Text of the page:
Z 2:00 PM  

For @TTrimble and @Missy
Well - you said you wanted a picture and Urban Dictionary is very, uh, picaresque.*

*Yes - that is exactly the word I wanted. If I wanted "picturesque" I'd have typed p i c t u r e s q u e.

kitshef 2:25 PM  

Additional kudos today to @Ted for making the mass/weight correction, to @Gill I for making me laugh, and to @Z for sticking to the career/careen distinction.

Sixthstone 2:38 PM  

Nice Monday with a hefty STEIN, a delightful PUB CRAWL, and perhaps finished with a whisky NEAT.

EFB 3:21 PM  

This is a serious question, not a shot. Can anyone please recommend a blog that focuses on the crossword puzzle itself? I don't care what Rex has had to drink, whether he's tired, etc. His stand-in is always tired. Rex always has an excuse. Frankly, his time to solve couldn't interest me less.


Lewis 3:37 PM  

@EFB --, click on "Solution and Notes", or WordPlay (Google "Wordplay New York Times"). But also considering gliding over Rex here, and focusing on the comments.

Maddiegail 4:47 PM  

Nancy @8:52 a.m. Re WEB MD: Better yet, as an Oncologist once told me, "Stay off the Internet!"

Frantic Sloth 5:32 PM  

It's late, so only time for a strafing run today.

First things first: Welcome back, @Lewis! It's nice to have our constant source of civility to home!

@Joaquin 1215am 😂😂😂 You always come through, dude.

@bocamp @TTrimble – I've been wondering about Barbara S myself. Do report back if you hear anything, please!

Good Mondee puzzle – cute theme that works just fine. No grid gunk and some fun entries like DOGSTAR, PUBCRAWL, JELLYROLL, CAKEWALK…

Now I want cake.


TTrimble 5:40 PM  

Cool, thanks! And what a great cover! Husband in the bathroom the morning after a wild party. "Bluhhhhh! [hunh-hunh-hunh] Bluhhhhh!" Wife: "Honey, is everything all right in there?" "Bluhhhhh! [hunh-hunh] Yeah, honey, I'm fine. Just performing my ablutions."

-5 PG. Where are Pamela and Barbara S.? Miss you all!

@Frantic Sloth
You there? Hope all is well.

bocamp 5:54 PM  

@Frantic Sloth 5:32 PM

Will do 👍


Peace Vakacegu Paix Mir Paz Wîtaskîwin Pax ειρήνη Thak 🕊

Anonymous 7:05 PM  

Just to beat the weight/mass thing to death.

In physics, mass and weight are different. Mass determines how hard it is to accelerate an object (F=ma, Force = mass times acceleration). Weight is the force the earth (or the moon, or some other huge object) exerts on an object.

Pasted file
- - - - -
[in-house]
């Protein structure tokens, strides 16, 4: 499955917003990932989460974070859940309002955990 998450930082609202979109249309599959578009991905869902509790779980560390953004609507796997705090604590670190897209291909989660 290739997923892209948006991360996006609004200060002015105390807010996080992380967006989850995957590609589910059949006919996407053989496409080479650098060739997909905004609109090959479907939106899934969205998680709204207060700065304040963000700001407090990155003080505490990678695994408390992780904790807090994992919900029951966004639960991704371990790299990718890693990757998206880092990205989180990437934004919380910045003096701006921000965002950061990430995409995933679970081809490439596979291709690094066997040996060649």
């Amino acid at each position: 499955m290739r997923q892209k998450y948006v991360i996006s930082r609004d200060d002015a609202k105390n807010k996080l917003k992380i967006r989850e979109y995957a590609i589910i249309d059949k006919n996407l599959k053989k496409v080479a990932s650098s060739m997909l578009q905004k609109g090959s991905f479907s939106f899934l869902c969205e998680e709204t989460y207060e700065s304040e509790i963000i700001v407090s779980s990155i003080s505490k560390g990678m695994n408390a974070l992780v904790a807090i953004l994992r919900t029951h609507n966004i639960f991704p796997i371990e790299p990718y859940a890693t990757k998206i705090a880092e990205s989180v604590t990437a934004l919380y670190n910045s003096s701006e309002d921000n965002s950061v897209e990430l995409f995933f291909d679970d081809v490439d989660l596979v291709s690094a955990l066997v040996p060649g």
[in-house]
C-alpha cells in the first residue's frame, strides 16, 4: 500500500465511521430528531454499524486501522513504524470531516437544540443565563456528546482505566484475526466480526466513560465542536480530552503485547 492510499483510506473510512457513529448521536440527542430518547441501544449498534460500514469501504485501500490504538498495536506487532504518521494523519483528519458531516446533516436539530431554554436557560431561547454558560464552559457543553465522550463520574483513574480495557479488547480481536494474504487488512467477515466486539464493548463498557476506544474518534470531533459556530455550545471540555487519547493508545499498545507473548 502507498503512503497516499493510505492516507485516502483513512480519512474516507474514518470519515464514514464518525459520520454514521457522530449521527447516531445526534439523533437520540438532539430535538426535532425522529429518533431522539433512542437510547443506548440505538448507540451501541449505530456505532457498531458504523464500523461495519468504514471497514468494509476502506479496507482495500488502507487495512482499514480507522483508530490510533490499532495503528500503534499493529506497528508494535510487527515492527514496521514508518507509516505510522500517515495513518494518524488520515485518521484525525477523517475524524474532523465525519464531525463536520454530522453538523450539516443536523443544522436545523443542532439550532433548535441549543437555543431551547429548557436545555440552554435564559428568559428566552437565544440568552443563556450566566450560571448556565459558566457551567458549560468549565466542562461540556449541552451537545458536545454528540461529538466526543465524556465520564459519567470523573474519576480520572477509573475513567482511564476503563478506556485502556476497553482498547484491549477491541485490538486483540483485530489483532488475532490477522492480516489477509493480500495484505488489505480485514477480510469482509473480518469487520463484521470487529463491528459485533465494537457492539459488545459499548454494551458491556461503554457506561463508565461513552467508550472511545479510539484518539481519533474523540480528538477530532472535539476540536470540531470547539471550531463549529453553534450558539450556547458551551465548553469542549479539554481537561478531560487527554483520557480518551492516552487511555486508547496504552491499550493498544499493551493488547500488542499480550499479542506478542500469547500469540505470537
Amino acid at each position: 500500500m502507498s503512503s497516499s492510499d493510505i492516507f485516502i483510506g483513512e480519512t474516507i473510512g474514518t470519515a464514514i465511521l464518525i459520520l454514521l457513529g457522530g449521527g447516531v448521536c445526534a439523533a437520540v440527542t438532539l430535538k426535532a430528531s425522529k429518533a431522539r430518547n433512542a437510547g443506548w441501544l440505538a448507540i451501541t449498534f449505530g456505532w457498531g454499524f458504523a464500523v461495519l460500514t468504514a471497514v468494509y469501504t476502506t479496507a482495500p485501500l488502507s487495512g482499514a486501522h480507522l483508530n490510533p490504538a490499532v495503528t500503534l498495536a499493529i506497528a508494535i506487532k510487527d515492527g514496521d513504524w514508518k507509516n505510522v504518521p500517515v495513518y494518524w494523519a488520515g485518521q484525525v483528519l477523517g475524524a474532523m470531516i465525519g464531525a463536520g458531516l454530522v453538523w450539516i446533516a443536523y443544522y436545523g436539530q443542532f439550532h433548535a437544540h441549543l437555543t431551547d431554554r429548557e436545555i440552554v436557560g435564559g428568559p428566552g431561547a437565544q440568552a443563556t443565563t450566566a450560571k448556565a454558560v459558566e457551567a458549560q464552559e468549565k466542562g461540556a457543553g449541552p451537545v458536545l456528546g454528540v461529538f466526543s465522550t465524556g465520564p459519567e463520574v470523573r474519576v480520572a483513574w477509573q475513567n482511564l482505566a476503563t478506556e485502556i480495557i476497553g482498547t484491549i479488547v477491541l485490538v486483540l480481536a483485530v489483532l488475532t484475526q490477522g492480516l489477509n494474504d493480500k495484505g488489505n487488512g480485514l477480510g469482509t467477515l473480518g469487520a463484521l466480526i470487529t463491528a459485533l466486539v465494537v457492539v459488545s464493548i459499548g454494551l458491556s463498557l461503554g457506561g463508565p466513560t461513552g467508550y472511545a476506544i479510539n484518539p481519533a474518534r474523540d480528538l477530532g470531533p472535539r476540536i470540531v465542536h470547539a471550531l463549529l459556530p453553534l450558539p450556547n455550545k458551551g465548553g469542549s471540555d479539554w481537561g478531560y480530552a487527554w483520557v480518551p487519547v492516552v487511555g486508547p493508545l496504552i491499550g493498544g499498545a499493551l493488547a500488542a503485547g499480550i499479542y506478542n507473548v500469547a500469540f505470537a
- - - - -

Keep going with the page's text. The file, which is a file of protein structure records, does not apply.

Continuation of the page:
In normal life, they are used interchangeable, which works fine as long as you stay on the surface of the earth.

A kilo is a unit of mass, but people use it as a weight too.

A pound is a unit of weight. 2.2 pounds are the same amount of stuff as 1 kilo as long as you are on the surface of the earth, so people say that something that weighs 2.2 pounds "weighs" 1 kilo, and nobody gets hurt by that statement.

PS. A newton is the official unit of weight. An object with 1 kilo mass has a weight of 9.8 newtons on the earth's surface.

Even more obscure, a slug is the official unit of mass in the British system. Something with a mass of one slug weights 32.3 pounds on the earth's surface.

PPS. 9.8 meters/sec/sec and 32.3 ft/sec/sec are the values of the earth's acceleration.

Anonymous 7:42 PM  

Anon 7:05
Well done. Not that this crowd will get it it. Their big wind plays frisbee, and calls it ultimate. LOL.
As an aside, do you believe this forum can entertain the notion the fact that a Newton is simultaneously a unit of force and weight?
If so, you’re a better man than me.

albatross shell 8:45 PM  

Thanks for Mr. Morton.

Here is a link to a jelly roll (or something similar) baking scene from the movie Love Affair or The Case of the Missing Switchboard Operator:

Monty Boy 12:25 AM  

I liked this one a lot. The baby step progression is well done. Both of ours walked at 9 months, which is thrilling for about a week. Then you have to run around the house wondering where the kid is. Amazing how quickly they get fast.

Re: Lewis new Grand kid. Grandpa and Grandma are the best jobs ever. If I knew how much fun they are, I'd have had them first.

Angela 12:58 AM  

Came here to say this.

Anonymous 9:09 AM  

Than I